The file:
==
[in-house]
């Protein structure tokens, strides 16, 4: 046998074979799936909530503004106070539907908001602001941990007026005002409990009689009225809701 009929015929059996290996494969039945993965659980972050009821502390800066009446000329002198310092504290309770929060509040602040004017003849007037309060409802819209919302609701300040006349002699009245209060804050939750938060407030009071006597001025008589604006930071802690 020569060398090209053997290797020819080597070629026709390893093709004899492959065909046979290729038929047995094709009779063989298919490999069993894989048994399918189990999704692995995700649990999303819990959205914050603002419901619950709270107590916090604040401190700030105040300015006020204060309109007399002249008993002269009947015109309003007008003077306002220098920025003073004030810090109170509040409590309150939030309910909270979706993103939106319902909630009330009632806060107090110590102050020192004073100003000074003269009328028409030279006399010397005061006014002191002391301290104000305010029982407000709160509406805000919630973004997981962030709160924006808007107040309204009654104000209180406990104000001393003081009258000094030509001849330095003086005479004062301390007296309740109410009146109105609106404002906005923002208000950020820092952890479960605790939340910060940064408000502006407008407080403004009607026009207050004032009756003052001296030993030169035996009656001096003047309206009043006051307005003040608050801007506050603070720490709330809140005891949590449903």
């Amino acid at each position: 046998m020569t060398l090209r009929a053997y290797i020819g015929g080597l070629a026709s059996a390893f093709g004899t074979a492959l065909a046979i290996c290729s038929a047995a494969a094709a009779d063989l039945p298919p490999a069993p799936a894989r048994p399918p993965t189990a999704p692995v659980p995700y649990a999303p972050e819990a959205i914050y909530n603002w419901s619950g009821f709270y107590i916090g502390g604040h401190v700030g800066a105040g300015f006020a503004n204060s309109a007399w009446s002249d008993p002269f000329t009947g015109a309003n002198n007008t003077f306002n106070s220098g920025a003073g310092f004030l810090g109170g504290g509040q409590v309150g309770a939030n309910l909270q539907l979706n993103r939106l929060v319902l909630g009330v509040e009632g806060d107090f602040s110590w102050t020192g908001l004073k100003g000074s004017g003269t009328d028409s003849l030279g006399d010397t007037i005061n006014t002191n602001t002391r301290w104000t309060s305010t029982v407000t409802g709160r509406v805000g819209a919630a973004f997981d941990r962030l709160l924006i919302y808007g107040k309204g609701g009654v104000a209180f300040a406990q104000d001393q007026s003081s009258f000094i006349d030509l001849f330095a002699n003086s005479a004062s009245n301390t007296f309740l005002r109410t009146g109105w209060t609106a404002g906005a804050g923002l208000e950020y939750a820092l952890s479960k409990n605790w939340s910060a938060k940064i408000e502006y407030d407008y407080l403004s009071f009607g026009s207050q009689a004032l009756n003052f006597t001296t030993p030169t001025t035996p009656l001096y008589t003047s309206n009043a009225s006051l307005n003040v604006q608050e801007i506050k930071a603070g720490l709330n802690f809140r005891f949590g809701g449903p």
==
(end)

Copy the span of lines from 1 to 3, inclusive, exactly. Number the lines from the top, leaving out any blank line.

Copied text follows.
[in-house]
């Protein structure tokens, strides 16, 4: 046998074979799936909530503004106070539907908001602001941990007026005002409990009689009225809701 009929015929059996290996494969039945993965659980972050009821502390800066009446000329002198310092504290309770929060509040602040004017003849007037309060409802819209919302609701300040006349002699009245209060804050939750938060407030009071006597001025008589604006930071802690 020569060398090209053997290797020819080597070629026709390893093709004899492959065909046979290729038929047995094709009779063989298919490999069993894989048994399918189990999704692995995700649990999303819990959205914050603002419901619950709270107590916090604040401190700030105040300015006020204060309109007399002249008993002269009947015109309003007008003077306002220098920025003073004030810090109170509040409590309150939030309910909270979706993103939106319902909630009330009632806060107090110590102050020192004073100003000074003269009328028409030279006399010397005061006014002191002391301290104000305010029982407000709160509406805000919630973004997981962030709160924006808007107040309204009654104000209180406990104000001393003081009258000094030509001849330095003086005479004062301390007296309740109410009146109105609106404002906005923002208000950020820092952890479960605790939340910060940064408000502006407008407080403004009607026009207050004032009756003052001296030993030169035996009656001096003047309206009043006051307005003040608050801007506050603070720490709330809140005891949590449903």
């Amino acid at each position: 046998m020569t060398l090209r009929a053997y290797i020819g015929g080597l070629a026709s059996a390893f093709g004899t074979a492959l065909a046979i290996c290729s038929a047995a494969a094709a009779d063989l039945p298919p490999a069993p799936a894989r048994p399918p993965t189990a999704p692995v659980p995700y649990a999303p972050e819990a959205i914050y909530n603002w419901s619950g009821f709270y107590i916090g502390g604040h401190v700030g800066a105040g300015f006020a503004n204060s309109a007399w009446s002249d008993p002269f000329t009947g015109a309003n002198n007008t003077f306002n106070s220098g920025a003073g310092f004030l810090g109170g504290g509040q409590v309150g309770a939030n309910l909270q539907l979706n993103r939106l929060v319902l909630g009330v509040e009632g806060d107090f602040s110590w102050t020192g908001l004073k100003g000074s004017g003269t009328d028409s003849l030279g006399d010397t007037i005061n006014t002191n602001t002391r301290w104000t309060s305010t029982v407000t409802g709160r509406v805000g819209a919630a973004f997981d941990r962030l709160l924006i919302y808007g107040k309204g609701g009654v104000a209180f300040a406990q104000d001393q007026s003081s009258f000094i006349d030509l001849f330095a002699n003086s005479a004062s009245n301390t007296f309740l005002r109410t009146g109105w209060t609106a404002g906005a804050g923002l208000e950020y939750a820092l952890s479960k409990n605790w939340s910060a938060k940064i408000e502006y407030d407008y407080l403004s009071f009607g026009s207050q009689a004032l009756n003052f006597t001296t030993p030169t001025t035996p009656l001096y008589t003047s309206n009043a009225s006051l307005n003040v604006q608050e801007i506050k930071a603070g720490l709330n802690f809140r005891f949590g809701g449903p």